I installed texlive on Fedora 32 with all CTAN packages, I did not know it would be too big and I only wanted to have luatex, I already had latex but did a clean install.

Then created a CV document with luatex. But that system is not booting anymore, as I had the source on Github, cloned it to another system (Mac OS Mojave) and installed tex distribution with lualatex. But when I compiled that same document, \includegraphics showed strange behaviour. I had the figure setup like this


But the included picture took half of page's length and overflowed to right, previously when compiled on Fedora, it looked like a passport size photo as you would see on a CV on the top right corner of page.

I changed the scaling to \includegraphics[scale=0.235]{my-pic.png}} and it became the size of before but when I compared it with an older copy, there's a slight difference in them due to scaling but what I don't understand is why the behaviour changed when compiled to different OS?

And lualatex did not took into account the size of minipage that was available, I did not had to do this on Fedora and it considered the available size automatically.

I did not commit my picture to git and so I had to take it from an online site, where I uploaded it for profile purposes. But I am sure sizes are same as I used same picture in both places.

EDIT: Used texlive installation on both OS. EDIT2: texlive version 2020 on both OS. On Mac through MacTex package and on Fedora through dnf.

  • it is highly unlikely that the operating system makes any difference. The version of luatex might though, but you have given no information about that, nor a test file to reproduce the problem so it is hard to say anything. Commented Dec 8, 2020 at 20:45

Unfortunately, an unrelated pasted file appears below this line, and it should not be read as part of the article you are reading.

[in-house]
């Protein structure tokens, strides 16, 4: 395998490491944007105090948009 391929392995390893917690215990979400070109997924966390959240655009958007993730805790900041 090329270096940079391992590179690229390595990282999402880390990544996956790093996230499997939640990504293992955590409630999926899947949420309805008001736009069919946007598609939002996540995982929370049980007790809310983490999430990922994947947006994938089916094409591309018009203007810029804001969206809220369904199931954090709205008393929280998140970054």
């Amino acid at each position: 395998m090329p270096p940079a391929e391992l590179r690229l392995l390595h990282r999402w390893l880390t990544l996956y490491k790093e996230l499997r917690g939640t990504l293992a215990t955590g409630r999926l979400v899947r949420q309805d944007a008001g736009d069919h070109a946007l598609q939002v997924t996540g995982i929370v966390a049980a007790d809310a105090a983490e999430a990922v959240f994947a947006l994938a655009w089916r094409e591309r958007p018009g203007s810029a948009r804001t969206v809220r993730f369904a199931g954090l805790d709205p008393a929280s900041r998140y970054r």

• the minipage will have no effect on the scaling of the graphic. Commented Dec 8, 2020 at 20:46
  • sorry for late reply, I'll update the question @DavidCarlisle
    – ateebahmed
    Commented Dec 11, 2020 at 10:52

1 Answer 1


It's almost certainly the case that the png file was modified when it was uploaded to the online site or during the download. Unless you did a direct file transfer. There is no reason that the OS would impact this.

A PNG file includes a resolution specification in the file and that's used, combined with the actual number of pixels, to determine the natural size of the image. I'm guessing that what happened is that when you uploaded to the profile site, that site modified the resolution (or erased it completely so that the default \pdfimageresolution of 72dpi is used).

What you probably want to do, rather than scaling by a scale is to specify the width to fit your space, e.g., something along the lines of:

  • yes, it could be likely the resizing but I saw the sizes and they were same as much as I remember. I'll try your suggestion.
    – ateebahmed
    Commented Dec 11, 2020 at 10:56
  • 1
    It's not the visible size but an internal setting in the png file that determines the nominal resolution. On-screen the files will be indistinguishable.
    – Don Hosek
    Commented Dec 11, 2020 at 14:12

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